0 is ambiguous

Posted by Michał ‘mina86’ Nazarewicz on 24th of October 2010

It has been a long time since my last entry, so inspired by Adriaan de Groot’s entry, I decided to write something about 0, NULL and upcoming nullptr.

I will try to be informative and explain what the whole buzz is about and then give my opinion about nullptr. Let us first inspect how a null pointer can be donated in C and C++.

The confusing 0

In C and C++, the literal 0 has two meanings: it’s either an octal (yes, octal, here’s a fun fact of the day for you ;) ) literal representing number zero or a null pointer. Which meaning is used depends on context, which compiler can usually figure out. For instance:

void takes_number(int);
void takes_pointer(long *);

int main(void) {
	char ch = 0;	/* number zero */
	char *ptr = 0;	/* null pointer */
	takes_number(0);	/* number zero (argument is an int) */
	takes_pointer(0);	/* null pointer (argument is a pointer) */
	return 0;	/* number zero (main returns int) */
}

However, if function lacks a prototype or has variable length of arguments, available information may be insufficient to figure out what programmer meant. A good example is printf function from standard library:

#include <stdio.h>

int main(void) {
	printf("%p\n", 0);
	return 0;
}

In such situations, the first meaning prevails (i.e. a number), which in turn makes the above into an undefined behaviour (an int is passed where a pointer is expected).

Based on that, two things to keep in mind are to always provide function prototypes and prefer explicit (void *)0 to mean a null pointer when calling variadic functions.

The confusing NULL

To disambiguate intended context, NULL macro can be used. Standard requires that it is defined such that it can be used in pointer context to mean a null pointer. In C the macro is often defined as:

#define NULL ((void *)0)

This fulfils the aforementioned requirement and in addition guarantees a warning when it is used as a number, i.e.:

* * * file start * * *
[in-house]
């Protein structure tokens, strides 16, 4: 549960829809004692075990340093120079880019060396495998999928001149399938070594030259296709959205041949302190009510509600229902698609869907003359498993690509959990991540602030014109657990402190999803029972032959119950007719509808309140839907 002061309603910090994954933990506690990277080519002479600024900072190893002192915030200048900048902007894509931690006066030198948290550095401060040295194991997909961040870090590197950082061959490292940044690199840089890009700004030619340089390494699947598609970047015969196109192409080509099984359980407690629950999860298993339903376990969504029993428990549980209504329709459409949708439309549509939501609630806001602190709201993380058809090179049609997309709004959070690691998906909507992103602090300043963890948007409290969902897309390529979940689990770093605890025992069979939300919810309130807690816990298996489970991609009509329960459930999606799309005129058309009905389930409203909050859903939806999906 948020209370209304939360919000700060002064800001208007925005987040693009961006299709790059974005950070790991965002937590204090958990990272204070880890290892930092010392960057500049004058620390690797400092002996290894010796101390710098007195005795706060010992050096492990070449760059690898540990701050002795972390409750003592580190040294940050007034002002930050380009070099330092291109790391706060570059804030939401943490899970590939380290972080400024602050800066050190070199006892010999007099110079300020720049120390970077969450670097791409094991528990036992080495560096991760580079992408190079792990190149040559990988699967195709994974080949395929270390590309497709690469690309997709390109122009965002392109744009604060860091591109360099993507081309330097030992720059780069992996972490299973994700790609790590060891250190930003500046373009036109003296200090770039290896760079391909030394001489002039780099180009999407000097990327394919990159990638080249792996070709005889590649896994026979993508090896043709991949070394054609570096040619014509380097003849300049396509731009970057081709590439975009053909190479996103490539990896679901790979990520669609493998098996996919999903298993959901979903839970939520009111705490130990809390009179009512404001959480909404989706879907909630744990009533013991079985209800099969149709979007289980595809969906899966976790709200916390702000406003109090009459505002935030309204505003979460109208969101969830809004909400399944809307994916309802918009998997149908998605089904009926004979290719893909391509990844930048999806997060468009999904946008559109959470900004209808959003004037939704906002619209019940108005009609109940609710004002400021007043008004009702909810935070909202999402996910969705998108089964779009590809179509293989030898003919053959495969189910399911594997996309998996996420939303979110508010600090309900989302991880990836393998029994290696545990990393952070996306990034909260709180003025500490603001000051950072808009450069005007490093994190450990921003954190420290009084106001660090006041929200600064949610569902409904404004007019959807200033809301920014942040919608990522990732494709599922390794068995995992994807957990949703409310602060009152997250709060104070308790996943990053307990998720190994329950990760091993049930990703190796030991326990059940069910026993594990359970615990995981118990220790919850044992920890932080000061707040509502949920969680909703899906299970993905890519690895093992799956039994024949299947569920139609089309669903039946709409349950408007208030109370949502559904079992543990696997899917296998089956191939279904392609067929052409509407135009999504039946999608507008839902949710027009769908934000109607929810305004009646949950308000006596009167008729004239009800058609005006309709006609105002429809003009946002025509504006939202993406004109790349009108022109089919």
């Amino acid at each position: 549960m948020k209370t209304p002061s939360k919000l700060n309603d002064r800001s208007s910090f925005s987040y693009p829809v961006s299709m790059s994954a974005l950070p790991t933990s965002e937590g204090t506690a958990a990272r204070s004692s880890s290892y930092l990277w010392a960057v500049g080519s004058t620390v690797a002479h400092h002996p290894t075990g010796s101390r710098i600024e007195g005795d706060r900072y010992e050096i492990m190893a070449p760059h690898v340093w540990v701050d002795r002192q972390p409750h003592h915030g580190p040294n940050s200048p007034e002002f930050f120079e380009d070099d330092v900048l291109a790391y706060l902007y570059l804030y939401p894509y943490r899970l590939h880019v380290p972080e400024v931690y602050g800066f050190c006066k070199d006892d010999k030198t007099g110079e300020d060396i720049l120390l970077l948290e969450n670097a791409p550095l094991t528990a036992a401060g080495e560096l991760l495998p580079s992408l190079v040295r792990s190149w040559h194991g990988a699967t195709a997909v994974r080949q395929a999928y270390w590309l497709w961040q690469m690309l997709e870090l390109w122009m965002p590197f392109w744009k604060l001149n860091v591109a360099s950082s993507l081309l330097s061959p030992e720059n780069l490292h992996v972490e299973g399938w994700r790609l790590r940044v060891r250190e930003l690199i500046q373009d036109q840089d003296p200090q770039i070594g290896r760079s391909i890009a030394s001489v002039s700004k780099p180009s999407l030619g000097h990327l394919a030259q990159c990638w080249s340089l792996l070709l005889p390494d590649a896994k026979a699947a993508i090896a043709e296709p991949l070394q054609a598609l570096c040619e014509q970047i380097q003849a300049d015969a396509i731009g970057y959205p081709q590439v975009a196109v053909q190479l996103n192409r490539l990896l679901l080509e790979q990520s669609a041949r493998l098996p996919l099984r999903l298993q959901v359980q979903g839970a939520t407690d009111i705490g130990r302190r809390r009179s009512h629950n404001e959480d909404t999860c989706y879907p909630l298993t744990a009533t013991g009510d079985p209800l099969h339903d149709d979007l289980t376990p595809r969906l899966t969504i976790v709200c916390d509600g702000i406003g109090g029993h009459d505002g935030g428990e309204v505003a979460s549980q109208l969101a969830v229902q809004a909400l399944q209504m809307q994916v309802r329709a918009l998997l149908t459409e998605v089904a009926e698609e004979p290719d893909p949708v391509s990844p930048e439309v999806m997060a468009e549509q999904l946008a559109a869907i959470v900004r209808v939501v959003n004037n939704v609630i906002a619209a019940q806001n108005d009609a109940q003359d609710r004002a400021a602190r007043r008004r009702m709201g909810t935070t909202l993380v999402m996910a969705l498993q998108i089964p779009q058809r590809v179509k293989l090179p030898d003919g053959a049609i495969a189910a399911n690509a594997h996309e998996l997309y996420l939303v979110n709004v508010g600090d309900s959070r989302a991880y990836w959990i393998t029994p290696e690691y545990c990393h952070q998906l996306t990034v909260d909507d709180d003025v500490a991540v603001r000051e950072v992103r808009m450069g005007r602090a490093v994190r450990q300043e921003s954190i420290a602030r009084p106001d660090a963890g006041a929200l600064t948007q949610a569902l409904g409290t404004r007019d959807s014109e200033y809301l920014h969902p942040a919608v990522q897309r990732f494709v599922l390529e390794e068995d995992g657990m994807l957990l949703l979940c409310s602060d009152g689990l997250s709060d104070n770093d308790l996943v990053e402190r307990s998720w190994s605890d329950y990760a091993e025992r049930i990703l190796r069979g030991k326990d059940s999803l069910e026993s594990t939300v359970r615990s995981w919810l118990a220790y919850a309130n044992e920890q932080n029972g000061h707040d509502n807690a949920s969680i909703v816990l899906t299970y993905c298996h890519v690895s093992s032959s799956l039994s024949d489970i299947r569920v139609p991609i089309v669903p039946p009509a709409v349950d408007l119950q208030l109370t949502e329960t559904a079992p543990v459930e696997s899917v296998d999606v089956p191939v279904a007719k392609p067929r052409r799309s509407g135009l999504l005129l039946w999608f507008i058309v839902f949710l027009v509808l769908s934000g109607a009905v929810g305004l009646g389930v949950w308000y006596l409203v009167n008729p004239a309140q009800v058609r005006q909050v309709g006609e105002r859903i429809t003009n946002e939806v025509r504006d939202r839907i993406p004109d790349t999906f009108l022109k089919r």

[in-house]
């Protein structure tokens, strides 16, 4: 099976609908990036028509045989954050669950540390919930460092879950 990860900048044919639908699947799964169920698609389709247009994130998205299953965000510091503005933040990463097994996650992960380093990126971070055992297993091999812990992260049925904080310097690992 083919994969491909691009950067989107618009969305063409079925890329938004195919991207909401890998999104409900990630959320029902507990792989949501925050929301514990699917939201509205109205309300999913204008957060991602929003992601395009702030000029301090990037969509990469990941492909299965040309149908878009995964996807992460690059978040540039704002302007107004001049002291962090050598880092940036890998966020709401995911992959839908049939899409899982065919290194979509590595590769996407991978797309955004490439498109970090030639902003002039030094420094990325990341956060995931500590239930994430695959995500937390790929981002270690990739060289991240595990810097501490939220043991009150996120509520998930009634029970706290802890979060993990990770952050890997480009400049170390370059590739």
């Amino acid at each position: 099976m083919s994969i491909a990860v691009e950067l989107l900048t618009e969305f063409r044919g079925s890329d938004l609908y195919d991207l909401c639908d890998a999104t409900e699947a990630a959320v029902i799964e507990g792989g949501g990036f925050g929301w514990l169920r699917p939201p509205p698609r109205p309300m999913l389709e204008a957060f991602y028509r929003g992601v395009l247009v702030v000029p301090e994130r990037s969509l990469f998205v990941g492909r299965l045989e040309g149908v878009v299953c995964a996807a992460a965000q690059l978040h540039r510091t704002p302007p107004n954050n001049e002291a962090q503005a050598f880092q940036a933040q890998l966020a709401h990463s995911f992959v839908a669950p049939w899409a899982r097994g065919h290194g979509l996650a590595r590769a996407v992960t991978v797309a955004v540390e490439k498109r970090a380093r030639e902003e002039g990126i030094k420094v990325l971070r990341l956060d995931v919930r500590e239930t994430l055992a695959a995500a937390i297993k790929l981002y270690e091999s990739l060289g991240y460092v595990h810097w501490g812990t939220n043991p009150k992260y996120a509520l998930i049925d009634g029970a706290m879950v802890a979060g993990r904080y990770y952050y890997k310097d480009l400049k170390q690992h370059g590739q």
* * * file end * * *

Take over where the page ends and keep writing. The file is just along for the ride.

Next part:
$ cat test.c
#include <stddef.h>

int main(void) {
	return NULL;
}
$ gcc -ansi -pedantic test.c
test.c: In function ‘main’:
test.c:4: warning: return makes integer from pointer without a cast
$

And all was good until C++ came along with its stricter typing rules. Since in C++ implicit conversions from void* to other pointer type is illegal making aforementioned definition invalid:

#define OLD_NULL ((void *)0)

int main(void) {
	char *ptr = OLD_NULL;  /* compile time error */
	return 0;
}

The easiest solution is to define NULL as a plain 0 (or 0L). GCC is a bit smarter and uses __null extension but confusingly even that is treated like 0 in some contexts:

$ cat test.c
#include <stddef.h>

int main(void) {
	int ret = NULL;	/* no complains */
	ret += __null;
	ret += NULL;
	return ret;
}
$ g++  -ansi -pedantic test.c
test.c: In function ‘int main()’:
test.c:5: warning: NULL used in arithmetic
test.c:6: warning: NULL used in arithmetic
$

Whenever you use NULL, you have to keep in mind that you never know what it really is. This in particular means, that the following code may or may not be valid:

#include <stdio.h>

int main(void) {
	printf("%p\n", NULL);	/* ((void *)0)? 0? 0L? __null? */
	return 0;
}

Function overloading